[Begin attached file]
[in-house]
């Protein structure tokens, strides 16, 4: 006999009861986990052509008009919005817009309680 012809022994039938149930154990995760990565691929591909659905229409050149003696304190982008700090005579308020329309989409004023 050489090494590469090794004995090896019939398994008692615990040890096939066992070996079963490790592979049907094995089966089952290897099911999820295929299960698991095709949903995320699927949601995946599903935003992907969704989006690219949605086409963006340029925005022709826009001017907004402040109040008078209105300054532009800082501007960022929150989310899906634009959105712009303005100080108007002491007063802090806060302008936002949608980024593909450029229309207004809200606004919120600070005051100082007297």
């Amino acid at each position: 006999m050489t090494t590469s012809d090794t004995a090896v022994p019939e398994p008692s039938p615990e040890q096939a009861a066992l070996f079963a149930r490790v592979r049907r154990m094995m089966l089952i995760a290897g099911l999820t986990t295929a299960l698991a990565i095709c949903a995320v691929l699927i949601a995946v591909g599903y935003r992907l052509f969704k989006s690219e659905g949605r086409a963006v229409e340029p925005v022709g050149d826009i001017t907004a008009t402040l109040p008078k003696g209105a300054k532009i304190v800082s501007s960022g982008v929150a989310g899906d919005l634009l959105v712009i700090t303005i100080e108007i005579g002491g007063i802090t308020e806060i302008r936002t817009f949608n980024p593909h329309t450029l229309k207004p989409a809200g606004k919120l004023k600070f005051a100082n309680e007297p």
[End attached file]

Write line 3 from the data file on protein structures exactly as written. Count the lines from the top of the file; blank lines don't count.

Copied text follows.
């Amino acid at each position: 006999m050489t090494t590469s012809d090794t004995a090896v022994p019939e398994p008692s039938p615990e040890q096939a009861a066992l070996f079963a149930r490790v592979r049907r154990m094995m089966l089952i995760a290897g099911l999820t986990t295929a299960l698991a990565i095709c949903a995320v691929l699927i949601a995946v591909g599903y935003r992907l052509f969704k989006s690219e659905g949605r086409a963006v229409e340029p925005v022709g050149d826009i001017t907004a008009t402040l109040p008078k003696g209105a300054k532009i304190v800082s501007s960022g982008v929150a989310g899906d919005l634009l959105v712009i700090t303005i100080e108007i005579g002491g007063i802090t308020e806060i302008r936002t817009f949608n980024p593909h329309t450029l229309k207004p989409a809200g606004k919120l004023k600070f005051a100082n309680e007297p």